Birds
Photo: Andrew Collins (Jalopnik)

Electric scooters have flooded the streets of several cities across the U.S., propped up by venture capitalists backing several scooter renting startups that are duking it out to become Scooter Champion. One in particular, Bird, is raising an additional $300 million in new funding, according to The New York Times, which would value it at $2 billion. To rent scooters.

The Times charitably characterized this moment as a cap to “one of the fastest and largest start-up fund-raising frenzies in recent memory.” I mean, it’s now known as the goddamn Scooter Wars.

From the Times:

Last month, Bird began raising $150 million at a $1 billion valuation, which quickly rocketed higher because of investor interest, according to one person. Bird, which was founded by Travis VanderZanden, a former executive at Uber and Lyft, in September, had previously raised $15 million in February and $100 million in March.

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A Bird spokesperson wouldn’t comment to the Times, but the latest influx of funding was reported earlier by several other outlets. The capitalists are gushing with joy about their scooter investments, so they’re probably just champing at the bit to spread the good news about their scooter firm.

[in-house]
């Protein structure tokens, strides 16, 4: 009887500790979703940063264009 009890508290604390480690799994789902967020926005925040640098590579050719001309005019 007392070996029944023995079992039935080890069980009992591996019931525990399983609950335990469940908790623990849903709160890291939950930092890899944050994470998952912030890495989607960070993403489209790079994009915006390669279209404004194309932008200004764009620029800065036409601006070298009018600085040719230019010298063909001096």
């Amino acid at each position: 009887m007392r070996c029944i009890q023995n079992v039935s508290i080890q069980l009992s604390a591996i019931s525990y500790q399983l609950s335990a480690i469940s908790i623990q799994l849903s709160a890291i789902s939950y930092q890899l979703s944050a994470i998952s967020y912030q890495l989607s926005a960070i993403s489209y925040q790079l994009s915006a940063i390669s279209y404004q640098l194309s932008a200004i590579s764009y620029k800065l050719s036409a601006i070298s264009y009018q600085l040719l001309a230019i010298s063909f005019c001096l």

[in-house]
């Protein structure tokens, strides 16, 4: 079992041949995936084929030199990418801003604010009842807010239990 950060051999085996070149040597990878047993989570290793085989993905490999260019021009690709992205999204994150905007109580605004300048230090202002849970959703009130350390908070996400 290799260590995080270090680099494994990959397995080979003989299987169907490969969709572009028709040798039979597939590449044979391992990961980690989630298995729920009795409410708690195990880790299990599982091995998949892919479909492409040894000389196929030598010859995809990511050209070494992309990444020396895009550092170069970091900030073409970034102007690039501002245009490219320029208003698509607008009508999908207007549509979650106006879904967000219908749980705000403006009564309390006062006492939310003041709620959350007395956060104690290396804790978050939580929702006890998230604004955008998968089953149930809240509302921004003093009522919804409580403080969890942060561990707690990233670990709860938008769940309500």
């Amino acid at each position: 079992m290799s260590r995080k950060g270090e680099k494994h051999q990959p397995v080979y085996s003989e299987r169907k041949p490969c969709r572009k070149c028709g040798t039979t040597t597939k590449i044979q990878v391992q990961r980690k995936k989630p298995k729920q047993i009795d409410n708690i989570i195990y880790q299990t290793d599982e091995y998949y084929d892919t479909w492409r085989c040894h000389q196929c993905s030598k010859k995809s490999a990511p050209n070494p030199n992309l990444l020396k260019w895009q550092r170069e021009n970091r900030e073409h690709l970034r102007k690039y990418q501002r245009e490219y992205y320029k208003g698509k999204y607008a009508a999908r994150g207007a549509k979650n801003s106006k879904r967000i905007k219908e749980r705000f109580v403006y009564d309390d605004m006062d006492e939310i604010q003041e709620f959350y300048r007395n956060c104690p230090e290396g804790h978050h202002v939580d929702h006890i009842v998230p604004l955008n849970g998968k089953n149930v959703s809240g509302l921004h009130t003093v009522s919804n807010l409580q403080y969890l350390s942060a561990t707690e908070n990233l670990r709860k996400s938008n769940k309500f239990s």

Bird, like the other one-word scooter startups, lets you find a scooter using an app and charges a per-minute fee. You drop it wherever you stop, which expectedly ended up annoying so many people that cities like San Francisco had to roll out a permitting system. My colleague Andrew Collins, grudgingly, tried out a Bird last week and fell in love with the idea.

I’m sure it’s fine—I’ve yet to try one myself—but the nagging noise bleating in my ear is shouting: “How’s this dang idea going to ever turn a profit?”

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Again, the Times:

Bird’s strategy and fund-raising bonanza are reminiscent of the days when Uber and Airbnb clashed ferociously with American cities as they fought to flood the market. The playbook is to become ubiquitous and popular with consumers overnight so that city regulators have a harder time banning the product and instead have to negotiate rules.

Ah, cool. So there’s no other idea than ... monopolizing the market? Which ... hasn’t worked for Uber, yet. After nearly a decade in business, Uber still burns cash at a significant rate.

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A Bloomberg writer scratched out some numbers the other day, too, and found the potential margins in a long-running scooter business seem pretty damn low.

Bird draws comparisons with Uber, but there are key differences, the main one being that Bird actually owns the scooters. This means that the (theoretical) profit margin on scooter rental is pretty low, with estimates of about 10 percent. If you figure that Bird might make around $2.50 per ride in revenue, there are some estimates that Bird might make $14 million a year. But after paying for maintenance, charging and overhead, there might only be $1 million left.

A $2 billion scooter company. What a damn world.